Until you have been torpedoed or depth charged, thereís no conception for what happens inside a submarine. Thankfully, cinema has offered simulated glimpses. Such a teeth rattling effect was embodied by Das Boot, The Hunt for Red October and U-571. As of 2018, Hunter Killer joins the elite. Itís the type of well-crafted genre movie almost nobody wants to make anymore. There are exceptions as director Donovan Marsh conducts parallel pawns and knights of fury. He knows precisely when to hit us but more importantly why. He keenly observes the emotional stakes so when Gerard Butler and Gary Oldman make life or death decisions, we feel the weight.
In the Cold War spirit, America loses a submarine in Russian waters. So they dispatch Captain Joe Glass (Gerard Butler) to investigate. Meanwhile, Russian President Zakarin (Alexander Diachenko) ends up overthrown by his corrupt defence minister Dmitri Durov (Michael Gor). Holding his commander in chief hostage, the latter initiates a plan which spells Armageddon. The purpose? Placing blame squarely on the shoulders of the United States.
Crucially, Michael J. Duthieís editing links all the finer details for seamless appraisal. I was most impressed at how he balanced plot intricacies with human reactions. Needless to say, Butler helped tremendously in this area. The actorís gift for adding humour and punch to dialogue proves rather endearing. Itís like watching your best mate up there on the big screen.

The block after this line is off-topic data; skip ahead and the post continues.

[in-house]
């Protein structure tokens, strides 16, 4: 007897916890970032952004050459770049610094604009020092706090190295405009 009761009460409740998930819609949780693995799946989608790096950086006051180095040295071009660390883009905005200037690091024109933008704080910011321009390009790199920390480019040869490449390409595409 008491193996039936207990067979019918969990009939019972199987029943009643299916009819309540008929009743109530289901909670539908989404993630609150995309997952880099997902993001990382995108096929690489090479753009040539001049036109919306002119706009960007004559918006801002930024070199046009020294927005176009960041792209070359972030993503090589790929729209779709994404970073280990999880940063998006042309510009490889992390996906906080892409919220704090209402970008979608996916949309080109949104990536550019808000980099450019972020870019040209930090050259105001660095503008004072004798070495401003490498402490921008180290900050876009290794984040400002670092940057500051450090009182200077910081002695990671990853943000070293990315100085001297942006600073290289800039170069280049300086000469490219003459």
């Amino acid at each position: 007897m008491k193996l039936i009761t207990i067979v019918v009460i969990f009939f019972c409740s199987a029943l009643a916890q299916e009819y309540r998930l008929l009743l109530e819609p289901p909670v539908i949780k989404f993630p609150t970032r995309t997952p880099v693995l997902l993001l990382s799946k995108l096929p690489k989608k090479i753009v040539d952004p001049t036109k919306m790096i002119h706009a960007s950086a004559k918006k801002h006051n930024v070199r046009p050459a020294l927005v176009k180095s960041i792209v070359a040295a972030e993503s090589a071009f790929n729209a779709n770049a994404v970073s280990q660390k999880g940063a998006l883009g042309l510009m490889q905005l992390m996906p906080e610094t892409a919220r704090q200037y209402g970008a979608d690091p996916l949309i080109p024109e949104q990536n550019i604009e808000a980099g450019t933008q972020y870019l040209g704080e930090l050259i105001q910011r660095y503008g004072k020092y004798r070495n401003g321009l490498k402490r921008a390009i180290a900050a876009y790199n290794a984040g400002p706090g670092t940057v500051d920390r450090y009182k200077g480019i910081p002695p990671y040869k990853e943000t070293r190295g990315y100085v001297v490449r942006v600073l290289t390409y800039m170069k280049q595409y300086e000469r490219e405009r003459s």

Meanwhile, the role of Charles Donnegan doesnít call for Gary Oldman to deviate from the rigid infrastructure of his two dimensional character. Compared to say his slithery senator ripping through Rod Lurieís The Contender, he performs in a smart suit, miles away from the action.
Sadly, Hunter Killer falls flat as a soundtrack experience. Why? Composer Trevor Morris failed to contribute a theme which would crystallize the filmís identity. By contrast, Klaus Doldinger humbled us with an indelible sendoff for Das Boot.
(Released by Summit Entertainment and rated "R" by MPAA.)